The difference between the two is that secularism focuses more on the separation of church and state while humanism has no argument with the existence of theological beliefs – as long as it improves the agency (ability to perform as intended) of its believers. Humanism depends on science and existential circumstances to define both reality and moral agency.

What is important to humanism is its concern for success in life for all people and extends that concern to all of reality such that humans and reality are in concert. A large part of that position is the inclusive nature required. Many of the ethical principles are similar to those in the New Testament, that is, respect everyone without prejudice, do no harm, bond with humanity using compassion and assuring one’s agency is focused on the wellbeing of humanity.

Caring for humans is a natural instinct for the species. The ability to read the emotional state of a person by the expression on that person’s face, without even realizing one is analyzing, is a simple example of how important human emotion is. Compassion is a particularly strong emotion in humans but it is damaged by being abused or by constricting normal behavior. Humanism is a political advocate for equality and freedom and it promotes the agency of society generally.

When an individual frequently withdraws from interaction with humans in order to focus on a smartphone, does that improve the wellbeing of humanity? When the information on that smartphone is unreliable or manipulative, does that improve the wellbeing of humanity? When too many trees are cut down and it affects global warming, does that improve the wellbeing of humanity? When economic policy is unbalanced by classism, does that improve the wellbeing of humanity? Whatever the issue, humanists will ask: Does that improve the wellbeing of humanity?

Ancient Mariner

Sharia Law

Mariner was reading his daily mail this morning when he read an article about the Taliban takeover of Afghanistan. The new leader of the government encouraged women to join the new government – as long as they followed Sharia Law. This statement is far beyond anything Donald would say. No woman in her right mind would voluntarily support Sharia Law.

Comparatively, Sharia Law is a guidebook for Muslim judges to use when hearing cases brought before them. The cases are similar to cases brought before lower courts in the United States.

While other legal codes regulate public behavior, Sharia regulates public behavior, private behavior, and even private beliefs. Compared to other legal codes, the Sharia Law also prioritizes punishment over rehabilitation and favors corporal and capital punishments over incarceration. Of all legal systems in the world today, the Sharia law is the most intrusive and restrictive, especially against women.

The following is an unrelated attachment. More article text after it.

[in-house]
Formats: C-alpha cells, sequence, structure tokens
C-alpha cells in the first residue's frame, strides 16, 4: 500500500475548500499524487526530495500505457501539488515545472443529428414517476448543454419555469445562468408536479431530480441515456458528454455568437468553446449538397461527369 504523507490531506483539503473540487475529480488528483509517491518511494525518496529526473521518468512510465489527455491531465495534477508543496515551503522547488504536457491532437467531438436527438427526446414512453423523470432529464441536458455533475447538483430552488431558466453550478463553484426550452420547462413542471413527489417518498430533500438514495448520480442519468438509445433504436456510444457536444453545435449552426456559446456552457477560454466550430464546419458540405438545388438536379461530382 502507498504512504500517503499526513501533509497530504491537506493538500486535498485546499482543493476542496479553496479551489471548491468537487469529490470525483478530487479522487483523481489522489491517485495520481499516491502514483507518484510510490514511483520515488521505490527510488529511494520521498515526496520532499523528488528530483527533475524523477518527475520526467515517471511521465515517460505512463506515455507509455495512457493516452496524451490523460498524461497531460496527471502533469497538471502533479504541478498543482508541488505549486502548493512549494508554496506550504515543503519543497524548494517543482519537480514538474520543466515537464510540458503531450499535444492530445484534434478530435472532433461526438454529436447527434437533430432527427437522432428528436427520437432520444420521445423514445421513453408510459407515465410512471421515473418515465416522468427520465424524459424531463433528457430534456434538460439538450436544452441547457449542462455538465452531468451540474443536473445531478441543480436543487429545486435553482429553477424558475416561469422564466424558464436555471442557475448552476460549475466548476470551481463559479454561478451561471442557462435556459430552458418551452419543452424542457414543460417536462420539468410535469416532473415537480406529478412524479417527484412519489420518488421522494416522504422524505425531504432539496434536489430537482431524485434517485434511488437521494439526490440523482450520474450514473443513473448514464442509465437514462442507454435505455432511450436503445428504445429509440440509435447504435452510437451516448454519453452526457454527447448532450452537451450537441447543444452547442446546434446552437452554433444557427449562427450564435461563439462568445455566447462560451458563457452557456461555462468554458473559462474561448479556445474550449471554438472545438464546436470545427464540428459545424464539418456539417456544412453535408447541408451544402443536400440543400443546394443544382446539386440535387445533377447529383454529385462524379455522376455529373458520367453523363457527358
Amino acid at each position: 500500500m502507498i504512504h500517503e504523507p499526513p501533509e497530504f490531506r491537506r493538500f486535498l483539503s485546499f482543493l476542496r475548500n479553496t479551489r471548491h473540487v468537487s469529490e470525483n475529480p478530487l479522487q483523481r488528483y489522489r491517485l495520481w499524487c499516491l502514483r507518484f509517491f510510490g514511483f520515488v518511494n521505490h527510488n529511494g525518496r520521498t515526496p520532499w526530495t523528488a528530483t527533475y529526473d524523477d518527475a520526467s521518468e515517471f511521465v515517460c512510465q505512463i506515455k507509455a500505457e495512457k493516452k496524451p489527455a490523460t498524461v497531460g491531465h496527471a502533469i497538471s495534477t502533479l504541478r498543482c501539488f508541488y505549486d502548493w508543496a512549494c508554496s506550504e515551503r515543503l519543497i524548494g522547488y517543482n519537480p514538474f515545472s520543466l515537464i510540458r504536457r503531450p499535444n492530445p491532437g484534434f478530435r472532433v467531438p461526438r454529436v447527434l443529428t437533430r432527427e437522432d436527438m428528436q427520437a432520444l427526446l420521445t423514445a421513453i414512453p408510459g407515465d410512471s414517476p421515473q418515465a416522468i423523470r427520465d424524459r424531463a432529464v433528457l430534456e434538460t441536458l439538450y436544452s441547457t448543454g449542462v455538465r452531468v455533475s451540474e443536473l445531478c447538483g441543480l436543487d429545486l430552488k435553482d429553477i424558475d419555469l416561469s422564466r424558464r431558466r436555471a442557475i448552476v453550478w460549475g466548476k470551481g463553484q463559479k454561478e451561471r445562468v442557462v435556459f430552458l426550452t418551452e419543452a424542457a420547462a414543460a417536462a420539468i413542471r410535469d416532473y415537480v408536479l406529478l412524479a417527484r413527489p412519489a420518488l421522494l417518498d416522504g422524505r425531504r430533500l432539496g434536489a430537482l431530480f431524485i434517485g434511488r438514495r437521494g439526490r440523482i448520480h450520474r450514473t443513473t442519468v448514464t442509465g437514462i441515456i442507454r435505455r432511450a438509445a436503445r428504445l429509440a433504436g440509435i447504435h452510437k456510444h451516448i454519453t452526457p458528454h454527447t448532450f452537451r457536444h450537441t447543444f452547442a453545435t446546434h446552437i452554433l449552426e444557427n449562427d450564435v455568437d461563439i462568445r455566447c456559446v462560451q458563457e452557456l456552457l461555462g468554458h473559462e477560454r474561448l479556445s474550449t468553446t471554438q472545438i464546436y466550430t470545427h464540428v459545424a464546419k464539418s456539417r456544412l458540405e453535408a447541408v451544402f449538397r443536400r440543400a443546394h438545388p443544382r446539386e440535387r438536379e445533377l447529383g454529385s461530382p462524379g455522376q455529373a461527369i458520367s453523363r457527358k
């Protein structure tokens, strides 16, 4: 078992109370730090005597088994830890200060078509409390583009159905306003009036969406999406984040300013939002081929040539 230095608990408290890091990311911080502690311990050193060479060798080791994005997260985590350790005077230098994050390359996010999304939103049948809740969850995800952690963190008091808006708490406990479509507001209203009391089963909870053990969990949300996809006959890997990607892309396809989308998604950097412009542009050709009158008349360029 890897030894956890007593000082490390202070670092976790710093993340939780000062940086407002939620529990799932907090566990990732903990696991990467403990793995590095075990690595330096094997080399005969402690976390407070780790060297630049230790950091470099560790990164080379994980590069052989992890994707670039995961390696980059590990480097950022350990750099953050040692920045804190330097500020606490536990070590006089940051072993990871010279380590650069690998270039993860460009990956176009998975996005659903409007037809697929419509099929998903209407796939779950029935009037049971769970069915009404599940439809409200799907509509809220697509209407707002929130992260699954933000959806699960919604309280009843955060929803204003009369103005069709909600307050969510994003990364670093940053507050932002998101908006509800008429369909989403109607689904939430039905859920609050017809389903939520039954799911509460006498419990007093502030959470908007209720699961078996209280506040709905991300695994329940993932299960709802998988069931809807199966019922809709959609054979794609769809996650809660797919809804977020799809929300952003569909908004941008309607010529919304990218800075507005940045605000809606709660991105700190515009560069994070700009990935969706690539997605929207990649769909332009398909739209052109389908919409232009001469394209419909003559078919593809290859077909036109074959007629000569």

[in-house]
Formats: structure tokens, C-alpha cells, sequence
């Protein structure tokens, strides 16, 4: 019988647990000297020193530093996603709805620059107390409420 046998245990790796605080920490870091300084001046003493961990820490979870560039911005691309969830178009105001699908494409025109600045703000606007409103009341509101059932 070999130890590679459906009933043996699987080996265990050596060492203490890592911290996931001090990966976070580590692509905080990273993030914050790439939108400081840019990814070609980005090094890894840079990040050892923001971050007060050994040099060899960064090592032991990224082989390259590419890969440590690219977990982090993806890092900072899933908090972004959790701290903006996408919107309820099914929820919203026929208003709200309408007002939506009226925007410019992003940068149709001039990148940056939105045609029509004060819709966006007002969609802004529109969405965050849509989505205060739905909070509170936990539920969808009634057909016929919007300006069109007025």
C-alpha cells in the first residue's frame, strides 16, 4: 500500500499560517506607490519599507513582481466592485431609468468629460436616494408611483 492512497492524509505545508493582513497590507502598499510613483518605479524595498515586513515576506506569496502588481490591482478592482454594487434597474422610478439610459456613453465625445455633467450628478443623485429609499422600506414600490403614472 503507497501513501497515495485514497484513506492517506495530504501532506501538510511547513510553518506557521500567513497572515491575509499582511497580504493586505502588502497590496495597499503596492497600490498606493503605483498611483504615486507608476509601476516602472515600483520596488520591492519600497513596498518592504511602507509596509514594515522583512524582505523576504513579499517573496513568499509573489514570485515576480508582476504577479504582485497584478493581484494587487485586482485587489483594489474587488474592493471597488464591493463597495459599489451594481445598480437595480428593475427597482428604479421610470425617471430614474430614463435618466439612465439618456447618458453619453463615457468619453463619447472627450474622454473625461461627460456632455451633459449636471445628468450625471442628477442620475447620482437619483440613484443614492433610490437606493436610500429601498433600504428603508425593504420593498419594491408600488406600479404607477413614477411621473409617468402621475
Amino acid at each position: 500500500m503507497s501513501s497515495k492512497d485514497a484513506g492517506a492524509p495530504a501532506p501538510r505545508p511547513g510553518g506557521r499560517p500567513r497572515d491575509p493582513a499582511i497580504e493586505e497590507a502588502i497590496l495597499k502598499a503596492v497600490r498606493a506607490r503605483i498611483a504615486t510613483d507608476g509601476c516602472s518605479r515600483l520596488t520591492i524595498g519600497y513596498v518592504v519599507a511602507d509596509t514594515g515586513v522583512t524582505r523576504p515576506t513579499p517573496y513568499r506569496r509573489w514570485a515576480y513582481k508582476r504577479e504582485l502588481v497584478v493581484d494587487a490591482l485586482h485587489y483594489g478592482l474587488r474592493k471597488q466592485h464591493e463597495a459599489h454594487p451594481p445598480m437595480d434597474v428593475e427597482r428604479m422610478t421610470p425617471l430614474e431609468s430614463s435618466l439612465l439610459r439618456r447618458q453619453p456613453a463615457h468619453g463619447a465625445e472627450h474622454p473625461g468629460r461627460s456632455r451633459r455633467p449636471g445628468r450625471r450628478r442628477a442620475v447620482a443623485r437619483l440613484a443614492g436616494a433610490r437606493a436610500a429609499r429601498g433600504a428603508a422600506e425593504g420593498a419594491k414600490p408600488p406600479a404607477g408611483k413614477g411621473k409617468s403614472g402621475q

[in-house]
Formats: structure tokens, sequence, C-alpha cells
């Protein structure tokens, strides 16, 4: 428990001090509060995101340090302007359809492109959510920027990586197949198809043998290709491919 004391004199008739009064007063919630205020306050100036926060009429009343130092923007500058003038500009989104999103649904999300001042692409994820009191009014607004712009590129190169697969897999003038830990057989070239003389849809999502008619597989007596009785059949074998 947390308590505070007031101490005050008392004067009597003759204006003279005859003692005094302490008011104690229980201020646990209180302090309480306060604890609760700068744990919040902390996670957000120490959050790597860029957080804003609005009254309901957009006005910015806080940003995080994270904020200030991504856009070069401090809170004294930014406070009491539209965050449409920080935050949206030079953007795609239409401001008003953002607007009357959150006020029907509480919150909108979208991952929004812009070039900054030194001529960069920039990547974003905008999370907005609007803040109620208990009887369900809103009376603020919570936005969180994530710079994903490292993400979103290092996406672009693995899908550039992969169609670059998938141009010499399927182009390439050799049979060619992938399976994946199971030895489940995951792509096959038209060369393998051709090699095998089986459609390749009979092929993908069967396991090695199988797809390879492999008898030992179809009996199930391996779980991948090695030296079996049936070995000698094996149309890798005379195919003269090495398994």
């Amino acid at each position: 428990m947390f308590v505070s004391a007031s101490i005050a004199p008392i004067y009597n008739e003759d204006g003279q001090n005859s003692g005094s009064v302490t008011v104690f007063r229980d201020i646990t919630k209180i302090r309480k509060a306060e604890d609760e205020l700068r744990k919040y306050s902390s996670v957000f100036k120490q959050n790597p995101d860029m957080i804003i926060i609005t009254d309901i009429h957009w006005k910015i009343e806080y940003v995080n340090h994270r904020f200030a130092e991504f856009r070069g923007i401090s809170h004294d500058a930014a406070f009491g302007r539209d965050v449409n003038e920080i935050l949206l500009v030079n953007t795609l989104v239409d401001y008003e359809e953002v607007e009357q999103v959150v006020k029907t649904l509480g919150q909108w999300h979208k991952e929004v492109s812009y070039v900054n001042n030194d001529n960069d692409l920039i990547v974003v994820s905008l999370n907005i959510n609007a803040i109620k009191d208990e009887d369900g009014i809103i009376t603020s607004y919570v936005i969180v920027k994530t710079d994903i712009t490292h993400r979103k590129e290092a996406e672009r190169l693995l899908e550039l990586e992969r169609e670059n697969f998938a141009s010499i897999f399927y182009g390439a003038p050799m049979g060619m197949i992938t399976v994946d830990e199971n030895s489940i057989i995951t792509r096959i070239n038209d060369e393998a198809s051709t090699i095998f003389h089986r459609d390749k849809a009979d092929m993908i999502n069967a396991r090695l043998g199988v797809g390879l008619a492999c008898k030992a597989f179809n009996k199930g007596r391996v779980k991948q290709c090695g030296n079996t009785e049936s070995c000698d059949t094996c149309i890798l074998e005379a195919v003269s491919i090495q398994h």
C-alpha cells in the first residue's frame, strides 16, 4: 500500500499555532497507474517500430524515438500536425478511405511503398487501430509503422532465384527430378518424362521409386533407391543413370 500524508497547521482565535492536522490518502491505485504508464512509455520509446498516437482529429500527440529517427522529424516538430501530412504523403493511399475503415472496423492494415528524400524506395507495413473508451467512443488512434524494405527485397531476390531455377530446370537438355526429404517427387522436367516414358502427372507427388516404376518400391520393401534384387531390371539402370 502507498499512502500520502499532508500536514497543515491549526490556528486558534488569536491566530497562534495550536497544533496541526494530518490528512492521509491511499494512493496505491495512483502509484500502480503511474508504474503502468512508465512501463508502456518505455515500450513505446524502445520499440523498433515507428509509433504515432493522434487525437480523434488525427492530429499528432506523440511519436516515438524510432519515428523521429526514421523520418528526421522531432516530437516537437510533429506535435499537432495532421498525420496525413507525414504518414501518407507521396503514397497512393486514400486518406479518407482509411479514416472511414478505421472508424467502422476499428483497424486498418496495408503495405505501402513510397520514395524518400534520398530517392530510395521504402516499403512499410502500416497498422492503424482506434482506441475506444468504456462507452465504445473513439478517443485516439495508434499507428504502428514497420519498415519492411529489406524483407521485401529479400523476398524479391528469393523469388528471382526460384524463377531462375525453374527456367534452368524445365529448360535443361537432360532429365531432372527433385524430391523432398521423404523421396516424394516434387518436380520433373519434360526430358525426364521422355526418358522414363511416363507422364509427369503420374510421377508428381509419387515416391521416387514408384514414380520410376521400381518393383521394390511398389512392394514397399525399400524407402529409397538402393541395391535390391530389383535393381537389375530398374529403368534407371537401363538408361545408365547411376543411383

Thanks primarily to Wikipedia and the billionbible website, below is a list of specific mandates included in Sharia Law:

  • Theft is punishable by amputation of the hands.
  • Criticizing or denying any part of the Quran is punishable by death.
  • Criticizing Muhammad or denying that he is a prophet is punishable by death.
  • Criticizing or denying Allah is punishable by death.
  • A Muslim who becomes a non-Muslim is punishable by death.
  • A non-Muslim who leads a Muslim away from Islam is punishable by death.
  • A non-Muslim man who marries a Muslim woman is punishable by death.
  • A woman or girl who has been raped cannot testify in court against her rapist(s).
  • Testimonies of 4 male witnesses are required to prove rape of a female.
  • A woman or girl who alleges rape without producing 4 male witnesses is guilty of adultery.
  • A woman or girl found guilty of adultery is punishable by death.
  • A male convicted of rape can have his conviction dismissed by marrying his victim.
  • Muslim men have sexual rights to any woman/girl not wearing the Hijab.
  • A woman can have 1 husband, who can have up to 4 wives; Muhammad can have more.
  • A man can marry an infant girl and consummate the marriage when she is 9 years old.
  • Girls’ clitoris should be cut.
  • A man can beat his wife for insubordination.
  • A man can unilaterally divorce his wife; a wife needs her husband’s consent to divorce.
  • A divorced wife loses custody of all children over 6 years of age or when they exceed it.
  • A woman’s testimony in court, allowed in property cases, carries ½ the weight of a man’s.
  • A female heir inherits half of what a male heir inherits.
  • A woman cannot speak alone to a man who is not her husband or relative.
  • Meat to eat must come from animals that have been sacrificed to Allah.
  • Muslims should engage in Taqiyya (saying something that isn’t true but supports the Muslim position) and lie to non-Muslims to advance Islam.

There is a moderate wing of Muslims who have incorporated a modern ethical code into their beliefs but still generally accept the principles underlying the Sharia.

In nations which have Islam as national law, at a minimum the Sharia reaches across all nations ending in –stan [seven and Iran which should be a –stan except for a shift in dominant language at the time] .

Yet another new situation in these changing times.

Ancient Mariner

Purgatory

Is Purgatory required by God, the Holy Roman Catholic Church or the medical profession? Mariner is of an age where he no longer is a mainstay of society, economics or politics. Like millions of other citizens, he represents past accomplishments, past memories and lost faculties.

It causes mariner to ponder – Was the Roman Church right to declare that purgatory was after death? It seems that would make a situation similar to the American immigration policy at the Mexican border. Would God be that disorganized? True, the Church made a lot of money buying and selling souls – sort of like the smugglers bringing immigrants from Central America.